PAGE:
Archive for March, 1992

Mole’s hole

Issue 1/1992 | Archives online, Fiction, Prose

Extracts from Pikku karhun talviunet (‘The little bear’s winter dreams’, published posthumously in 1974, edited by Mirkka Rekola), prose fragments and fairy-tales. (See commentary by Soila Lehtonen)

Vauveli-Vau had grown up. She went round to Mole Hill and went into Mole’s Hole, so she could work in peace. As there are a lot of Mole’s Holes in the earth, no one had any idea where Vauveli-Vau had gone. They weren’t all that keen to know, as there’s always rather a lot to do in Mole’s Hole: pine cones and branches to be collected, trips to be made to the spring in the forest, an eye kept on Dottypot in the fire-embers, and at night you have to get up to see which bird it is that’s singing in the old rotten tree. But still more laboursome are the thick books in foreign languages and the pile of blank paper.

Quite a few days and nights had gone by before Vauveli-Vau was used to being in Mole’s Hole. During those days a lot of remarkable things occurred. A slug flourished his horns and muttered: ‘Who on earth would want to lie about in his cottage in fine weather like this?’ More…

Images of isolation

Issue 1/1992 | Archives online, Fiction, poetry

Poems by Helvi Juvonen, commentary by Soila Lehtonen

Little is known of the circumstances of Helvi Juvonen’s life. Her fame rests on five collections of poetry – mixing humility and celebration with an uncompromising rigour – published in the ten years before her death at the age of 40 (a sixth appeared posthumously). Her existence, in the drab surroundings of post-war Helsinki, was modest: after studies at Helsinki University, and posts as a bank clerk and proof-reader, she lived by writing and translation, including some brilliant renderings into Finnish of the poems of the 19th-century American poet Emily Dickinson.

Helvi Juvonen’s universe is crowded with ostensibly insignificant phenomena: her eye discerns a mole, lichen, dwarf-trees, a shrew; she studies tones of stone and moss; she ‘doesn’t often dare to look at the clouds’.


Rocks, forgotten within themselves,
have grown dear to me.
The trees’ singing, so useless,
is my friend.

Silver lichen,
brother in beggary,
please don’t hate my shadow
on the streaked rock. More…

How love begins

Issue 1/1992 | Archives online, Fiction, Prose

A short story from Kuinka rakkaus syntyy (‘How love is born’; Otava, 1991)

All that day the words of the song ran through Annika’s mind.

‘How love begins, nobody knows’: those were the words with which the clock radio had woken her this morning.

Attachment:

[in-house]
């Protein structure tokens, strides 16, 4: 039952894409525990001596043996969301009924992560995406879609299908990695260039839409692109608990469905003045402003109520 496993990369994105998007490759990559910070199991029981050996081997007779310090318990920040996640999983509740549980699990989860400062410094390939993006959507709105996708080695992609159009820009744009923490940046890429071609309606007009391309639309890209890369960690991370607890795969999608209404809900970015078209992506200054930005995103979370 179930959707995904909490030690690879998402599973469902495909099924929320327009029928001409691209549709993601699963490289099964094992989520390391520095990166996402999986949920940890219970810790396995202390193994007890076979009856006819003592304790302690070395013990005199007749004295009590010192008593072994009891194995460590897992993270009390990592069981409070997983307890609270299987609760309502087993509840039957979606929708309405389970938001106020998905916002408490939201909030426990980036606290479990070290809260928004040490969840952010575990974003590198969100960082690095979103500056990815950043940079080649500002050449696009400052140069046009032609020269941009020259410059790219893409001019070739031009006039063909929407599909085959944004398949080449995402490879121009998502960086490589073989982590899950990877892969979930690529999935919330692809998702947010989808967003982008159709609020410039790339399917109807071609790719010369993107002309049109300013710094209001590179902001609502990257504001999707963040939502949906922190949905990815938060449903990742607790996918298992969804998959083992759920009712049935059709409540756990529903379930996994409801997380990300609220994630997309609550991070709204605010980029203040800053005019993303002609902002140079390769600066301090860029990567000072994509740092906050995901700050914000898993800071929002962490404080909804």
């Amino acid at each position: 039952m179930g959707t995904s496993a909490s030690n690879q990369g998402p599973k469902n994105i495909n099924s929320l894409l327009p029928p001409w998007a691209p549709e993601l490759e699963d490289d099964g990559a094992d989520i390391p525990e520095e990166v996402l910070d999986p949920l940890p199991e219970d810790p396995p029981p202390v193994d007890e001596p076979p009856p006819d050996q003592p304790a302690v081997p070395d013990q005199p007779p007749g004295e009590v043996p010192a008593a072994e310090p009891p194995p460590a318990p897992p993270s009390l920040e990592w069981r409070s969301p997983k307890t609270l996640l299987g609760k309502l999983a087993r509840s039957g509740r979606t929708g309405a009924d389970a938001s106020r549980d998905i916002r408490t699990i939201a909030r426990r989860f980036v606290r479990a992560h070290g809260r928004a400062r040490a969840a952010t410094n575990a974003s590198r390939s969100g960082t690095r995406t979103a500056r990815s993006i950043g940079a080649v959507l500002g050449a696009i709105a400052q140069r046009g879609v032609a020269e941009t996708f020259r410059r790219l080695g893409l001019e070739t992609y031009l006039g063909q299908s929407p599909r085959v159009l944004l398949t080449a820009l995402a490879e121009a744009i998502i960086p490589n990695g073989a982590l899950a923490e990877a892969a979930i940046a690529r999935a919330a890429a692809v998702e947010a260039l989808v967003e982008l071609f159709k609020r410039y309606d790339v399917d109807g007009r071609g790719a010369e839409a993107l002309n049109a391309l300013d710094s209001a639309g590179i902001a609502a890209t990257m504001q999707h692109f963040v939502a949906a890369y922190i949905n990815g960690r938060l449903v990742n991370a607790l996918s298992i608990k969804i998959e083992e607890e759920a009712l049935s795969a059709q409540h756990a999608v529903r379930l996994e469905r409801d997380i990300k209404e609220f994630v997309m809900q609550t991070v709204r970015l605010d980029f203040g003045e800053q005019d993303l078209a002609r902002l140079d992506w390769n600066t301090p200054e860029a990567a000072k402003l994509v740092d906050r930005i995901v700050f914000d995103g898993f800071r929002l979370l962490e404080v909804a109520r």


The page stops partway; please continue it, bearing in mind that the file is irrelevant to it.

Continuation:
They had bought a clock radio so as not to have to listen to the ticking of a clock in the dark, echoing room, or its ear-splitting alarm, like the screaming of a small wounded animal.

They had bought other things, too, to make their lives easier: a dish-washer, and a washing machine that also dried the clothes, and a microwave oven, and a second telephone, because the flat was a big one. Life went on; there was plenty of time to be, and to think about what had been, and what could have been, and what would come to be. More…

The skin at its thinnest

Issue 1/1992 | Archives online, Fiction, poetry

Poems from Huden där den är som tunnast (‘The skin where it is at its thinnest’, Schildts, 1991)

Just now I find myself where I most of all 
	want to be.
Just now the view is the one I most want to look at.
She who is sleeping in my bed is the one I most want to 
	sleep with.
This sandwich tastes better than all other sandwiches. 
The grass on our side of the fence is greener than on
	the other side.
This summer is more beautiful than all the summers of childhood. 
The illnesses I suffer from suit me better than
	all other illnesses.
My loss is greater than any other I have encountered. 
I would not trade my face in the mirror for all
	the mirrors in the world.


Letters from Klara

Issue 1/1992 | Archives online, Fiction, Prose

A short story from Brev från Klara (‘Letters from Klara’, Söderström & Co, 1991)

Dear Matilda,
you are hurt because I forgot your ancient birthday: that is unreasonable of you. To put it bluntly, you have expected my particular devotion all these years merely because I am three years younger. But let me now at last tell you that the passage of the years An Sich is no feather in one’s hat.

You pray for Higher Guidance – excellent. But until you receive it, it might perhaps be as well to discuss certain bad habits which are, as a matter of fact, not foreign to me, either. More…